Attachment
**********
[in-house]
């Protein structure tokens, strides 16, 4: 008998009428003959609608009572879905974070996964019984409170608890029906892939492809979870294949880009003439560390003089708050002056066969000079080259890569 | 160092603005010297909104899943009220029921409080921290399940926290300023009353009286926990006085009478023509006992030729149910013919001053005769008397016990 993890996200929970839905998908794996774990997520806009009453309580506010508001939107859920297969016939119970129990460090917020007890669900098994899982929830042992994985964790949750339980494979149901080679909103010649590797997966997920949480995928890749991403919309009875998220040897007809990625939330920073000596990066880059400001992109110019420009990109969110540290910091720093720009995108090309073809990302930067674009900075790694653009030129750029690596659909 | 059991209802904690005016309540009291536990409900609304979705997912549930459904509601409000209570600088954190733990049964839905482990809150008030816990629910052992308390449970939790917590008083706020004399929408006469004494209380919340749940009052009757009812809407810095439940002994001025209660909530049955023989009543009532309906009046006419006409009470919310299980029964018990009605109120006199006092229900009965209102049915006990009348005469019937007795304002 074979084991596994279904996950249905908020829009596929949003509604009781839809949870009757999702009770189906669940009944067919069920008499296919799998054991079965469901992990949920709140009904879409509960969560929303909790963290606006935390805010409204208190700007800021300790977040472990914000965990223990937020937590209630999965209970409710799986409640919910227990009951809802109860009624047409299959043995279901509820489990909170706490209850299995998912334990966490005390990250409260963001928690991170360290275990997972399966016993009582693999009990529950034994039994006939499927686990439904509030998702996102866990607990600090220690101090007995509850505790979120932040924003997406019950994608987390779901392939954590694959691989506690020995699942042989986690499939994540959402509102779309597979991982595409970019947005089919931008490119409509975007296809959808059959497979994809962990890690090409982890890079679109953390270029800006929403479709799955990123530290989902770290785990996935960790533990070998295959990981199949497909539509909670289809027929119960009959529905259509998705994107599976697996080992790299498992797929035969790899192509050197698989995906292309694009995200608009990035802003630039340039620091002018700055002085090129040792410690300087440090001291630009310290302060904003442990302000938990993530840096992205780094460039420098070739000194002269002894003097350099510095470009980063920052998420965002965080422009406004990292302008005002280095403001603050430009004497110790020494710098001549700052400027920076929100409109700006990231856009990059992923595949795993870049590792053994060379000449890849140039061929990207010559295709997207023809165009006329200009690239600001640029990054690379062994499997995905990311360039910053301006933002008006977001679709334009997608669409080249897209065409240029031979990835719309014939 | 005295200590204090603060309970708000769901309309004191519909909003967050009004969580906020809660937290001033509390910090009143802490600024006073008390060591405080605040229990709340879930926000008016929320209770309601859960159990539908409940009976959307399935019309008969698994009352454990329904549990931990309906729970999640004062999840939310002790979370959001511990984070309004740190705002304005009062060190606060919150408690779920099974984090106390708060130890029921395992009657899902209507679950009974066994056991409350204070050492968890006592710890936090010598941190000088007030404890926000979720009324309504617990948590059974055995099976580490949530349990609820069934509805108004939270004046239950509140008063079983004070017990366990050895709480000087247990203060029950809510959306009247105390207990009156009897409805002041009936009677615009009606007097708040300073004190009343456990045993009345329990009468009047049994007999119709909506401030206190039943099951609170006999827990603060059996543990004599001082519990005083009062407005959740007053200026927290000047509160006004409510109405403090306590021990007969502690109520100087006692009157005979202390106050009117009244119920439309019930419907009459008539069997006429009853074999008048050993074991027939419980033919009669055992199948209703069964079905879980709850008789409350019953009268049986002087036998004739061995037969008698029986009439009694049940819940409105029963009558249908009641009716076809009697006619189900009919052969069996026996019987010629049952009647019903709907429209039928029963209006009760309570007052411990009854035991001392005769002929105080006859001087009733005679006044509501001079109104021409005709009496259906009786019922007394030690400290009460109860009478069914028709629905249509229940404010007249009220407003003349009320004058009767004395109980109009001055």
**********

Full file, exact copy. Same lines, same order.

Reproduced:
[in-house]
């Protein structure tokens, strides 16, 4: 008998009428003959609608009572879905974070996964019984409170608890029906892939492809979870294949880009003439560390003089708050002056066969000079080259890569 | 160092603005010297909104899943009220029921409080921290399940926290300023009353009286926990006085009478023509006992030729149910013919001053005769008397016990 993890996200929970839905998908794996774990997520806009009453309580506010508001939107859920297969016939119970129990460090917020007890669900098994899982929830042992994985964790949750339980494979149901080679909103010649590797997966997920949480995928890749991403919309009875998220040897007809990625939330920073000596990066880059400001992109110019420009990109969110540290910091720093720009995108090309073809990302930067674009900075790694653009030129750029690596659909 | 059991209802904690005016309540009291536990409900609304979705997912549930459904509601409000209570600088954190733990049964839905482990809150008030816990629910052992308390449970939790917590008083706020004399929408006469004494209380919340749940009052009757009812809407810095439940002994001025209660909530049955023989009543009532309906009046006419006409009470919310299980029964018990009605109120006199006092229900009965209102049915006990009348005469019937007795304002 074979084991596994279904996950249905908020829009596929949003509604009781839809949870009757999702009770189906669940009944067919069920008499296919799998054991079965469901992990949920709140009904879409509960969560929303909790963290606006935390805010409204208190700007800021300790977040472990914000965990223990937020937590209630999965209970409710799986409640919910227990009951809802109860009624047409299959043995279901509820489990909170706490209850299995998912334990966490005390990250409260963001928690991170360290275990997972399966016993009582693999009990529950034994039994006939499927686990439904509030998702996102866990607990600090220690101090007995509850505790979120932040924003997406019950994608987390779901392939954590694959691989506690020995699942042989986690499939994540959402509102779309597979991982595409970019947005089919931008490119409509975007296809959808059959497979994809962990890690090409982890890079679109953390270029800006929403479709799955990123530290989902770290785990996935960790533990070998295959990981199949497909539509909670289809027929119960009959529905259509998705994107599976697996080992790299498992797929035969790899192509050197698989995906292309694009995200608009990035802003630039340039620091002018700055002085090129040792410690300087440090001291630009310290302060904003442990302000938990993530840096992205780094460039420098070739000194002269002894003097350099510095470009980063920052998420965002965080422009406004990292302008005002280095403001603050430009004497110790020494710098001549700052400027920076929100409109700006990231856009990059992923595949795993870049590792053994060379000449890849140039061929990207010559295709997207023809165009006329200009690239600001640029990054690379062994499997995905990311360039910053301006933002008006977001679709334009997608669409080249897209065409240029031979990835719309014939 | 005295200590204090603060309970708000769901309309004191519909909003967050009004969580906020809660937290001033509390910090009143802490600024006073008390060591405080605040229990709340879930926000008016929320209770309601859960159990539908409940009976959307399935019309008969698994009352454990329904549990931990309906729970999640004062999840939310002790979370959001511990984070309004740190705002304005009062060190606060919150408690779920099974984090106390708060130890029921395992009657899902209507679950009974066994056991409350204070050492968890006592710890936090010598941190000088007030404890926000979720009324309504617990948590059974055995099976580490949530349990609820069934509805108004939270004046239950509140008063079983004070017990366990050895709480000087247990203060029950809510959306009247105390207990009156009897409805002041009936009677615009009606007097708040300073004190009343456990045993009345329990009468009047049994007999119709909506401030206190039943099951609170006999827990603060059996543990004599001082519990005083009062407005959740007053200026927290000047509160006004409510109405403090306590021990007969502690109520100087006692009157005979202390106050009117009244119920439309019930419907009459008539069997006429009853074999008048050993074991027939419980033919009669055992199948209703069964079905879980709850008789409350019953009268049986002087036998004739061995037969008698029986009439009694049940819940409105029963009558249908009641009716076809009697006619189900009919052969069996026996019987010629049952009647019903709907429209039928029963209006009760309570007052411990009854035991001392005769002929105080006859001087009733005679006044509501001079109104021409005709009496259906009786019922007394030690400290009460109860009478069914028709629905249509229940404010007249009220407003003349009320004058009767004395109980109009001055």